Journal:Acta Historica Universitatis Klaipedensis
Volume 41 (2020): Aspects of Southeast Baltic Social History: The 14th to the 18th Centuries = Baltijos pietrytinės pakrantės socialinės istorijos aspektai XIV–XVIII amžiais, pp. 25–52
In the late 14th and early 15th centuries, the region of Žemaitija (Samogitia) was still contested between the Teutonic Knights and the Grand Dukes of Lithuania. Its conquest and conversion were the final objective of the Teutonic Order’s campaigns in the southern Baltic region. The article assesses the language and ideology of crusading and holy war concerning the conquest of Žemaitija, as reflected in selected correspondence from the period by the Teutonic Order. It begins with a historical overview of the problem, along with a brief outline of the donations of Žemaitija to the Teutonic Knights at the end of the 14th and the beginning of the 15th century. Following this, the paper outlines the use of specific themes from the crusading movement in the 14th century in Prussia, before examining the presence (or lack thereof) of these elements concerning Žemaitija. Other specific themes are identified and discussed concerning the ideological expression of the Teutonic Order’s mission and image in its external correspondence, one being the depiction of Žemaitija as the end of Christendom (daz ende der cristenheit). This article suggests that this was an attempt to fit the conquests into a broader framework: Žemaitija was depicted as the successor to the Order’s earlier wars against the Prussians. Finally, the article discusses the presence of this imagery in the visual culture of the Ordensland, particularly in Königsberg Cathedral and its surrounding pilgrimage churches.
The Žemaitijan nobility of the 15th to the 18th centuries included several heraldic groups: a group of local origin; Polish coats of arms; personalised Polish coats of arms; and coats of arms that were imported/adopted from other countries. This article focuses on the second and fourth groups, which include coats of arms that could be described as ‘imported’, ‘foreign’ or ‘alien’. The article aims to discuss the prevalence and use of these coats of arms in the heraldic tradition of the Žemaitijan nobility of the 16th to the 18th centuries. The adoption of Polish heraldry was already evident in the first half of the 16th century. The Horodło coats of arms entered the heraldry of the Žemaitijan nobility. Also, Polish coats of arms were brought to the country by Polish noble families. The number of those who came to Žemaitija from Germanspeaking lands was very small, and this meant that their heraldic sources were not abundant. On the other hand, surviving heraldic sources indicate that these newcomer families usually only used their own coats of arms.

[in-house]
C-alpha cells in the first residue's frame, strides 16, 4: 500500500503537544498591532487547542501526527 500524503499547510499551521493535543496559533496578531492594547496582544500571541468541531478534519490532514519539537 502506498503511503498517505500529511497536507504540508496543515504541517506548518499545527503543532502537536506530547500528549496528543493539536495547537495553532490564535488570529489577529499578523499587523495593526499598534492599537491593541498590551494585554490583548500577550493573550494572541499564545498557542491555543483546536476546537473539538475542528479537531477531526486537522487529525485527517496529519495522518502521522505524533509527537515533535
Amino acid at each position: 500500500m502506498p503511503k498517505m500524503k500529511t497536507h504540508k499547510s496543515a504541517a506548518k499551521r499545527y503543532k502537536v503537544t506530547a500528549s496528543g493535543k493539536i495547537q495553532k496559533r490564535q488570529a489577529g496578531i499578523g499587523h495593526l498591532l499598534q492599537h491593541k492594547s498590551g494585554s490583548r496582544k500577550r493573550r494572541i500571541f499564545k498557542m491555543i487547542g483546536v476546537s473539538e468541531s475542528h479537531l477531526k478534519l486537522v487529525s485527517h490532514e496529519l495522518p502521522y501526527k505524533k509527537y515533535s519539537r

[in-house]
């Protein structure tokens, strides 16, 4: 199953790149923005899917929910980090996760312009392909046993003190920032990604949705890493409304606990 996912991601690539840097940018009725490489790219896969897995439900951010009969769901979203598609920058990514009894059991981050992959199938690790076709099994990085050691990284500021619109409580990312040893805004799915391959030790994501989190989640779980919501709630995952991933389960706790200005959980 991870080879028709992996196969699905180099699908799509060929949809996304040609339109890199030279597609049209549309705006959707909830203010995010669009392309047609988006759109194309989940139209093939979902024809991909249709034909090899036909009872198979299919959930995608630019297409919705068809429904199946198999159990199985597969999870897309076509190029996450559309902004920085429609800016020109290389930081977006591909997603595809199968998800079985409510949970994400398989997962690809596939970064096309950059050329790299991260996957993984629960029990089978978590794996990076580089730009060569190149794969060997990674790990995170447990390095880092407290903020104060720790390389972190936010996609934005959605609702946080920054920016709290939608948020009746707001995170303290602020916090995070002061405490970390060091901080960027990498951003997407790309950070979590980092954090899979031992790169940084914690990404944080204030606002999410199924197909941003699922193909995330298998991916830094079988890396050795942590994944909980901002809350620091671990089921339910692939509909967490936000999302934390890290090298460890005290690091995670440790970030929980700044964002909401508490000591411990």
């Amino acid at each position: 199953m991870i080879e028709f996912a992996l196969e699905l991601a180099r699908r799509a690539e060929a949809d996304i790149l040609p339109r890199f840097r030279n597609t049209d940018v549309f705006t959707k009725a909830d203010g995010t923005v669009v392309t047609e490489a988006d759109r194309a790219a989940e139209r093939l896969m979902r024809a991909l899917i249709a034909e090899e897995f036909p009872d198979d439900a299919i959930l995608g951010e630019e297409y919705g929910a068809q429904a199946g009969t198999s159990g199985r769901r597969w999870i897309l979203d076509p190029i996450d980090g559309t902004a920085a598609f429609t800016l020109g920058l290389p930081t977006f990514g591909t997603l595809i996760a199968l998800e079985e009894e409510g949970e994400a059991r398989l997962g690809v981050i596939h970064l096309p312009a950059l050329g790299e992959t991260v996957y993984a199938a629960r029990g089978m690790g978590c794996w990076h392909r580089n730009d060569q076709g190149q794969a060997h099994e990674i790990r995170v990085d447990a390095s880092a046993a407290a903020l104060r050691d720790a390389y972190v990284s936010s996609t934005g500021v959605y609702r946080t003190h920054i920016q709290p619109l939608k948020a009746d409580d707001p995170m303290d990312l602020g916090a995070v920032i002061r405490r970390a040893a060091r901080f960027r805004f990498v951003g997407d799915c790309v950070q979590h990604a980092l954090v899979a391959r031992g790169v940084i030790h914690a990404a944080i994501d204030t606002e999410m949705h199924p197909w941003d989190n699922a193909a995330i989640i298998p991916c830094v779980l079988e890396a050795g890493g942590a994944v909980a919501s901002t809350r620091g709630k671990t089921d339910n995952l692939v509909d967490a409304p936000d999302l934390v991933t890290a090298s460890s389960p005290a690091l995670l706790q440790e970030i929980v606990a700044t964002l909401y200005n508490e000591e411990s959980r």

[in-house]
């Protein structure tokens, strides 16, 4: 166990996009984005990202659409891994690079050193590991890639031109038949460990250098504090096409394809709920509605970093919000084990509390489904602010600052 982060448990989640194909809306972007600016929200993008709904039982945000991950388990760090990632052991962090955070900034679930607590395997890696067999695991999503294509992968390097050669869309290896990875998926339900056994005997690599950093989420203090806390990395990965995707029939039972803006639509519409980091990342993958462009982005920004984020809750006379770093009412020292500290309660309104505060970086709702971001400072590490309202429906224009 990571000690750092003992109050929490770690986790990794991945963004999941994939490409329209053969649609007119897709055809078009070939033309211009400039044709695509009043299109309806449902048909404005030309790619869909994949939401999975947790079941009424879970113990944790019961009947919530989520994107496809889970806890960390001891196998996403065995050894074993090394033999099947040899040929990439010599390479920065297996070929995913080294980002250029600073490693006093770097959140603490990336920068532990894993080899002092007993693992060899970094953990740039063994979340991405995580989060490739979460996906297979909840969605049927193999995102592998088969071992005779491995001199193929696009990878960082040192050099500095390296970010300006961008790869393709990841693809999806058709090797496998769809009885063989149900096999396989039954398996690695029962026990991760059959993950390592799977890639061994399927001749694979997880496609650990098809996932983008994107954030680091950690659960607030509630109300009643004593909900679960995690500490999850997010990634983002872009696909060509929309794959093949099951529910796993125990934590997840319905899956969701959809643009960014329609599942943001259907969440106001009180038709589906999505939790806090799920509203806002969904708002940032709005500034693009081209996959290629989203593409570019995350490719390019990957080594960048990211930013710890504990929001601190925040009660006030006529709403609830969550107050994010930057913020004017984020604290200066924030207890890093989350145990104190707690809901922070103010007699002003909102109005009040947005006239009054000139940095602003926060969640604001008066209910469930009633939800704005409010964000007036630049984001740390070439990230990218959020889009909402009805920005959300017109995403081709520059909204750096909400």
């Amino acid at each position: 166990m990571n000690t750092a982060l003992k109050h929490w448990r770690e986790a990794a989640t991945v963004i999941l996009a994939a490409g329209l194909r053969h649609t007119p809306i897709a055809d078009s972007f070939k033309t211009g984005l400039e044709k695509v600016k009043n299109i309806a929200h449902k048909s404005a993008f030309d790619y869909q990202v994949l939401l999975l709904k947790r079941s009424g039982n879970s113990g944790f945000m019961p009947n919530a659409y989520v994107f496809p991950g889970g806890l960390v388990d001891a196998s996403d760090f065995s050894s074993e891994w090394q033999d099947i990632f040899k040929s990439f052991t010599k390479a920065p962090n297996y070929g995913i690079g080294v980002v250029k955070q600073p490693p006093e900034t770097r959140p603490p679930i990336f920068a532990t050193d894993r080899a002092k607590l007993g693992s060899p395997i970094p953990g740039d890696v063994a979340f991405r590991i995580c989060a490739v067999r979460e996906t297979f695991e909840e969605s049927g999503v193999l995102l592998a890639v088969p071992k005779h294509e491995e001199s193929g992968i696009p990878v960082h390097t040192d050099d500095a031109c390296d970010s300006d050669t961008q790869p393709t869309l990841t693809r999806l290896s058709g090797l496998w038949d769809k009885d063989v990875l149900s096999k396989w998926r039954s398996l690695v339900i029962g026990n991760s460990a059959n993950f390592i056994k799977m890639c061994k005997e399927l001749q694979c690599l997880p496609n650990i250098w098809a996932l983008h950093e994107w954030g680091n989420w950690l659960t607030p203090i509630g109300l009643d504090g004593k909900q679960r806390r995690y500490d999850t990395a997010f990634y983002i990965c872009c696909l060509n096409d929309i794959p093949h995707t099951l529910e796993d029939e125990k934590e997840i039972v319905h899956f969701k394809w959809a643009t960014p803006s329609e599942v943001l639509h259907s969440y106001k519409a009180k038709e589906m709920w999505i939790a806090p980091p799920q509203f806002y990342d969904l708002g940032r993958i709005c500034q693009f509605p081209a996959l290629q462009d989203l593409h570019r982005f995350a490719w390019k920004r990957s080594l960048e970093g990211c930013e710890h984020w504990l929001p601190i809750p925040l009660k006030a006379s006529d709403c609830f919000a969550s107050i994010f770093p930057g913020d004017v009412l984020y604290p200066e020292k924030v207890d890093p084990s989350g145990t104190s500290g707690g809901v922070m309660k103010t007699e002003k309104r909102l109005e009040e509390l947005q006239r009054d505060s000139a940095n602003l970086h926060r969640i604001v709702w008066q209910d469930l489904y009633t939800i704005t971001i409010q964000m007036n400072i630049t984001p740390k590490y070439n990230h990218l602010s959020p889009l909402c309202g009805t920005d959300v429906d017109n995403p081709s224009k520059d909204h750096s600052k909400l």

This article surveys the complex issue of the Christianisation of Žemaitija, seeking to illustrate with the aid of Church court sources (supplications to Rome from the end of the 15th century and appeals to the provincial court of appeal in Gniezno), the foundation of churches and altars which took on extra vigour from 1500 onwards until the chaos and destruction caused by the Reformation movements slowed the process of Catholic parish endowment for some time, as the limited amount of boyar disposable income was diverted elsewhere to Protestant foundations. Despite the admittedly restricted network of parish churches, and it is logical to assume that churches were built where the greater concentration of inhabitants lived, it is worth examining the emergence of Catholic practices (piety) – supplications to Rome, the cult of Corpus Christi, indulgences, the popularity of indulgenced fairs, participation in various levels of Church court activity (in Medininkai, Gniezno and Rome), parish fraternities, prevalence of Christian names, the foundation of churches, chapels and altars (with an associated rise in the level of liturgical sophistication demanded by founders, and an increase in the number of Masses being celebrated, and therefore open to attendance, in parish churches). Indeed, by the turn of the 15th and 16th centuries, when all of these factors can be seen, Catholicism was sufficiently rooted in Žemaitijan society at large that any threat to its development could arise only from internal discontentment (in other words, so-called reform movements) rather than any old (pagan) practices.